FINANCIAL MANAGEMENT/Running the numbers
Managing capital improvement costs is one of the most daunting tasks a city administrator, planner, engineer, utility director or other municipal manager faces. Often, municipal officials do not truly understand the financial impact capital improvements will have on future tax rates. In addition, alternative funding scenarios or savings that can be realized over time from capital improvements are not always apparent to the municipal official approving the budget.
One remedy is financial modeling, an electronic program developed to ascertain the monetary impact on rates over time from certain capital improvement or operating decisions. The models typically cost between $15,000 to $40,000 depending on the format and extent of financial data available to build it. Although the model requires technical expertise to develop and initiate, once programmed, it is easily updated.
Financial models can simulate the actual dynamics of a utility or municipality. They allow decision makers to test the financial impact of any assumption, providing immediate feedback about alternatives and their effects on rates. The financial impact of alternative assumptions is based on measurements such as annual reserve levels, capital project funding and annual debt service coverage. The model also allows decision makers to evaluate alternative rate structures to determine their effects on utility or tax bills. Other features of a good model include a graphic interface to clearly describe the impact of changes and assumptions; an easily customized database; interfacing capabilities with existing utility spreadsheets and databases; and the ability to use an organization’s financial statements and budgets.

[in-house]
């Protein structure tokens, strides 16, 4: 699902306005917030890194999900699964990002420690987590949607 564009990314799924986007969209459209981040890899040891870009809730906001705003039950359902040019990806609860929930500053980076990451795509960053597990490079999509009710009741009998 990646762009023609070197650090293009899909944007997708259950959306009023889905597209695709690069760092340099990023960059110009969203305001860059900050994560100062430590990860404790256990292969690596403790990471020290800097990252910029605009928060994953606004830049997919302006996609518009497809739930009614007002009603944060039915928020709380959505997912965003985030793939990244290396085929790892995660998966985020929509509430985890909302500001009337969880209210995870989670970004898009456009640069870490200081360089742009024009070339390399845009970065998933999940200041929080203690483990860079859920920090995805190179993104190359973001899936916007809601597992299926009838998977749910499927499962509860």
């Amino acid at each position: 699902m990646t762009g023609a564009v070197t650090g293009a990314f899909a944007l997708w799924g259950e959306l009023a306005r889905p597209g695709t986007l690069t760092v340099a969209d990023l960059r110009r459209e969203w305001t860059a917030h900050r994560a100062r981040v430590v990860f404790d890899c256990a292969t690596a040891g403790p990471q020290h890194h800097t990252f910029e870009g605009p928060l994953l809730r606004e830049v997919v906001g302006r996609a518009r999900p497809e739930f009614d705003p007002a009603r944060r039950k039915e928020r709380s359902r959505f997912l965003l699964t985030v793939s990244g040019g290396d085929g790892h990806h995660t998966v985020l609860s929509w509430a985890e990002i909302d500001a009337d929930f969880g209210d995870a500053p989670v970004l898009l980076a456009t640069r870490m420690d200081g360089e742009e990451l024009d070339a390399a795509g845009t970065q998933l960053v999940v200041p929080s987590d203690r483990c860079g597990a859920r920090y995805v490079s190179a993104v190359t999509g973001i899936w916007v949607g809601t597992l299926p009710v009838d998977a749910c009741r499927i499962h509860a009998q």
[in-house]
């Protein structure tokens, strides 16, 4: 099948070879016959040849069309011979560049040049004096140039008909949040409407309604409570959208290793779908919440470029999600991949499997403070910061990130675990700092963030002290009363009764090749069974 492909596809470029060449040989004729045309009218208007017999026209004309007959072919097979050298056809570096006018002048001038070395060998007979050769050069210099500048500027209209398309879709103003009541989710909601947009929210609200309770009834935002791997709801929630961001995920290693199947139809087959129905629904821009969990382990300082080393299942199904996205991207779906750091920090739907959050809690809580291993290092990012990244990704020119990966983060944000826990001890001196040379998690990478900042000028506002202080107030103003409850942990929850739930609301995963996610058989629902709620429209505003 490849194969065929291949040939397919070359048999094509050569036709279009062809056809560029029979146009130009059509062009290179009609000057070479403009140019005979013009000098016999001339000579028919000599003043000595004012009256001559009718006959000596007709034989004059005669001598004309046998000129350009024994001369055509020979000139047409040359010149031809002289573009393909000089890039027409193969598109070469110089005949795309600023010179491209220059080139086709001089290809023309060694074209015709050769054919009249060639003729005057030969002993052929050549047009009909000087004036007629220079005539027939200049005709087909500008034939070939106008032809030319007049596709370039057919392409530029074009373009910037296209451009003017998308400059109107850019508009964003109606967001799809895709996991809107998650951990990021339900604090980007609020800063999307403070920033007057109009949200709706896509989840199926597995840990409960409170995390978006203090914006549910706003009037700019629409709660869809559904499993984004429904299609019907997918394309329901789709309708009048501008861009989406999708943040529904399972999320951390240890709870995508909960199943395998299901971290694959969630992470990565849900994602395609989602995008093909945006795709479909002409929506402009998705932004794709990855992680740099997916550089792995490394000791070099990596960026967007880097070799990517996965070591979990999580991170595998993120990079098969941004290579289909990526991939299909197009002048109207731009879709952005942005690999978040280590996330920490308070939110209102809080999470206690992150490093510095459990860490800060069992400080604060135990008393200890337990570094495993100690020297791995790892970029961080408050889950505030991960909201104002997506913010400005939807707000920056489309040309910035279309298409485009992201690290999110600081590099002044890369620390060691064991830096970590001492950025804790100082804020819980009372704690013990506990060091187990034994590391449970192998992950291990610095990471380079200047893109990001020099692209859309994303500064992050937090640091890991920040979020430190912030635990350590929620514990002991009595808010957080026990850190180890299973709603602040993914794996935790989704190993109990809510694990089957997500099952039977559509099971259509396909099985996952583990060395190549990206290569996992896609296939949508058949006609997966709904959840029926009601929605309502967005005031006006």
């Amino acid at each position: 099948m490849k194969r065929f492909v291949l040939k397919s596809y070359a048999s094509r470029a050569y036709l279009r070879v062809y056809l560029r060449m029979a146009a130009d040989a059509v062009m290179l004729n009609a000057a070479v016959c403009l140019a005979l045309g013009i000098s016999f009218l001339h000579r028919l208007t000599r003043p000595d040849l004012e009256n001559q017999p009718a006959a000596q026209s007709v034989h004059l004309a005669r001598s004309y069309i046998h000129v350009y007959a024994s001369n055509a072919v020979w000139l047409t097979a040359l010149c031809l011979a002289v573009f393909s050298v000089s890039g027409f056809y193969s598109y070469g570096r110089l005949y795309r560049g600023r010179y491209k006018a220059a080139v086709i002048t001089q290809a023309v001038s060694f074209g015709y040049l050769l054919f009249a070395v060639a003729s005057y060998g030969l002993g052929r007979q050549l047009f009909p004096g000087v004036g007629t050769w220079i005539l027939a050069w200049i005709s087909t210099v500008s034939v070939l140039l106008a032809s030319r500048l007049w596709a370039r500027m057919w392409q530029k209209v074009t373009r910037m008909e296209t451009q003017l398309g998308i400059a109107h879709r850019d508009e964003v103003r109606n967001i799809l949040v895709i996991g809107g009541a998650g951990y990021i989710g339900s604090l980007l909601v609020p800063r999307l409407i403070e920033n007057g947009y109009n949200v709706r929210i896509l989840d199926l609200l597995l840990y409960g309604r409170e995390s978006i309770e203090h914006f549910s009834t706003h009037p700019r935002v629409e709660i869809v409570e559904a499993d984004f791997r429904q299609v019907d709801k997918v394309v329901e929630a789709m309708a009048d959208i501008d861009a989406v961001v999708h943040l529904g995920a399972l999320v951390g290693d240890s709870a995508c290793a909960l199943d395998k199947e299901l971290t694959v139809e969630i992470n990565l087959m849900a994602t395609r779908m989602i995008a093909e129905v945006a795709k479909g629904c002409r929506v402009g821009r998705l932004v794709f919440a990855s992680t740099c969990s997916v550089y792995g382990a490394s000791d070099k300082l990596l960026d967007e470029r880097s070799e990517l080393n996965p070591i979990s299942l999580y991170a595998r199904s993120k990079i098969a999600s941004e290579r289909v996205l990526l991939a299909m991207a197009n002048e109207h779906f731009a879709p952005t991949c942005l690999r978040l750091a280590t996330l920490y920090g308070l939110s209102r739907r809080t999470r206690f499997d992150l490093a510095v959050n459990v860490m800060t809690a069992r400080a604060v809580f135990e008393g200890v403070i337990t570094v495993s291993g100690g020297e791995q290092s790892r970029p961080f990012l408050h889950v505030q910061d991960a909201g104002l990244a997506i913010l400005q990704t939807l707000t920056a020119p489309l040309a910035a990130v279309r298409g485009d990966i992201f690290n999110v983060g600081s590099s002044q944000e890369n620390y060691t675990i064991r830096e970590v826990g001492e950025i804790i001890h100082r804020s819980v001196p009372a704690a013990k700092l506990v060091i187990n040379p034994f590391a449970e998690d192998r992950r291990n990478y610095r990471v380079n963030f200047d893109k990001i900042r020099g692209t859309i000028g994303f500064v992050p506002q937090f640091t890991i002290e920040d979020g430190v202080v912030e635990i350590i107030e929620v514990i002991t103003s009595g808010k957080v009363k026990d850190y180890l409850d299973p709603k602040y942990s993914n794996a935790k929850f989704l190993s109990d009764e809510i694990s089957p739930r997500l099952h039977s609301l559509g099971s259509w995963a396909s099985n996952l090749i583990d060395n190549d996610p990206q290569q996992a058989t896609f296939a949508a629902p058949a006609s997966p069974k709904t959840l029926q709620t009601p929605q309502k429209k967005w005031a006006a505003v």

For example, the Bergen County, N.J., Utilities Authority (BCUA) used a real-time financial model to evaluate and refine its capital improvement plan (CIP) in September. Information to build the model was taken from BCUA’s audited financial statements for the previous year; current year budget; CIP budget (approximately $200 million); management assumptions of percentage growth and minimum reserve levels; and the most recent official statement from the last bond issue. BCUA also included operational and maintenance (O&M) cost savings from implementing its proposed CIP.
Initially, all financial data was incorporated without modification. As a result, rates were projected to increase 7 percent for fiscal years (FY) 2005 and 2006, 7.5 percent for FY 2007, 7 percent for FY 2008, 6.5 percent for FY 2009, and 6 percent for FY 2010 and 2011. After cutting some projects and evaluating various alternative bonding scenarios, BCUA determined that it could fund 100 percent of the CIP and maintain an unrestricted working capital target of three months of O&M with a 6 percent rate increase in FY 2005 and a 3.5 percent increase in FY 2006 through 2011. Based on those results, BCUA commissioners approved the CIP and issued a bond to fund the capital program.
As BCUA’s experience shows, the interactive nature of a real-time financial model promotes understanding among utility and municipal managers, staff and governing bodies. Ultimately, it is a beneficial tool for both local government administrators and the elected officials they serve.
Ayer is senior consultant, and Lockridge is principal consultant for White Plains, N.Y.-based Red Oak Consulting.